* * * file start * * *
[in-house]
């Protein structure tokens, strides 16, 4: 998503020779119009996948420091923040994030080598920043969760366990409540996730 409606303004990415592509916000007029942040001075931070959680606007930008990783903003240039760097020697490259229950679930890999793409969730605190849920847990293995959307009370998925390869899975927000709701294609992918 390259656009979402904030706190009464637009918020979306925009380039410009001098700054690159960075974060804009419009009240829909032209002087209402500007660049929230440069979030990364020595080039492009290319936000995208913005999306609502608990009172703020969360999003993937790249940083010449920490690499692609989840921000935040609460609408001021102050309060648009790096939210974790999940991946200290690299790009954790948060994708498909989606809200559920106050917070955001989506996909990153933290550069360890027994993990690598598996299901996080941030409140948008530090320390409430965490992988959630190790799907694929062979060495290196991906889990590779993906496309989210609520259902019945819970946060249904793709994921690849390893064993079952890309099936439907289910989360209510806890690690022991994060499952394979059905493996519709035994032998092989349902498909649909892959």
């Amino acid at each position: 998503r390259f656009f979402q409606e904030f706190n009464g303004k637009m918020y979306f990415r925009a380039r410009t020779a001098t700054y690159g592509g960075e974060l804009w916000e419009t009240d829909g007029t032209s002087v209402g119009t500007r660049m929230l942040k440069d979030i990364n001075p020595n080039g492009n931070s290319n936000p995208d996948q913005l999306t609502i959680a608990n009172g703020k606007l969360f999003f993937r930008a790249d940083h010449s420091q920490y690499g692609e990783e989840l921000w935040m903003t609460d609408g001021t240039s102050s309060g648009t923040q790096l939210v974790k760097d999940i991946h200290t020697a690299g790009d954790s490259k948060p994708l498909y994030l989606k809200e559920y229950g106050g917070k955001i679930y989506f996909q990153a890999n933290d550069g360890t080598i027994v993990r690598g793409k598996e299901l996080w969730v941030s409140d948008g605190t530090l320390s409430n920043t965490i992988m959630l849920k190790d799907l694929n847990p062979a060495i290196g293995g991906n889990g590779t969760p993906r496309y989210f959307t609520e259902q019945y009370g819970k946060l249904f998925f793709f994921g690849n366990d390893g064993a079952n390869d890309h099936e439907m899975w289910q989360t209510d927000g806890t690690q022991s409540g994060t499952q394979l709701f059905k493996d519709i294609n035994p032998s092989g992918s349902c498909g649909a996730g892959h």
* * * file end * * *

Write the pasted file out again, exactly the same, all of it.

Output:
[in-house]
């Protein structure tokens, strides 16, 4: 998503020779119009996948420091923040994030080598920043969760366990409540996730 409606303004990415592509916000007029942040001075931070959680606007930008990783903003240039760097020697490259229950679930890999793409969730605190849920847990293995959307009370998925390869899975927000709701294609992918 390259656009979402904030706190009464637009918020979306925009380039410009001098700054690159960075974060804009419009009240829909032209002087209402500007660049929230440069979030990364020595080039492009290319936000995208913005999306609502608990009172703020969360999003993937790249940083010449920490690499692609989840921000935040609460609408001021102050309060648009790096939210974790999940991946200290690299790009954790948060994708498909989606809200559920106050917070955001989506996909990153933290550069360890027994993990690598598996299901996080941030409140948008530090320390409430965490992988959630190790799907694929062979060495290196991906889990590779993906496309989210609520259902019945819970946060249904793709994921690849390893064993079952890309099936439907289910989360209510806890690690022991994060499952394979059905493996519709035994032998092989349902498909649909892959």
């Amino acid at each position: 998503r390259f656009f979402q409606e904030f706190n009464g303004k637009m918020y979306f990415r925009a380039r410009t020779a001098t700054y690159g592509g960075e974060l804009w916000e419009t009240d829909g007029t032209s002087v209402g119009t500007r660049m929230l942040k440069d979030i990364n001075p020595n080039g492009n931070s290319n936000p995208d996948q913005l999306t609502i959680a608990n009172g703020k606007l969360f999003f993937r930008a790249d940083h010449s420091q920490y690499g692609e990783e989840l921000w935040m903003t609460d609408g001021t240039s102050s309060g648009t923040q790096l939210v974790k760097d999940i991946h200290t020697a690299g790009d954790s490259k948060p994708l498909y994030l989606k809200e559920y229950g106050g917070k955001i679930y989506f996909q990153a890999n933290d550069g360890t080598i027994v993990r690598g793409k598996e299901l996080w969730v941030s409140d948008g605190t530090l320390s409430n920043t965490i992988m959630l849920k190790d799907l694929n847990p062979a060495i290196g293995g991906n889990g590779t969760p993906r496309y989210f959307t609520e259902q019945y009370g819970k946060l249904f998925f793709f994921g690849n366990d390893g064993a079952n390869d890309h099936e439907m899975w289910q989360t209510d927000g806890t690690q022991s409540g994060t499952q394979l709701f059905k493996d519709i294609n035994p032998s092989g992918s349902c498909g649909a996730g892959h």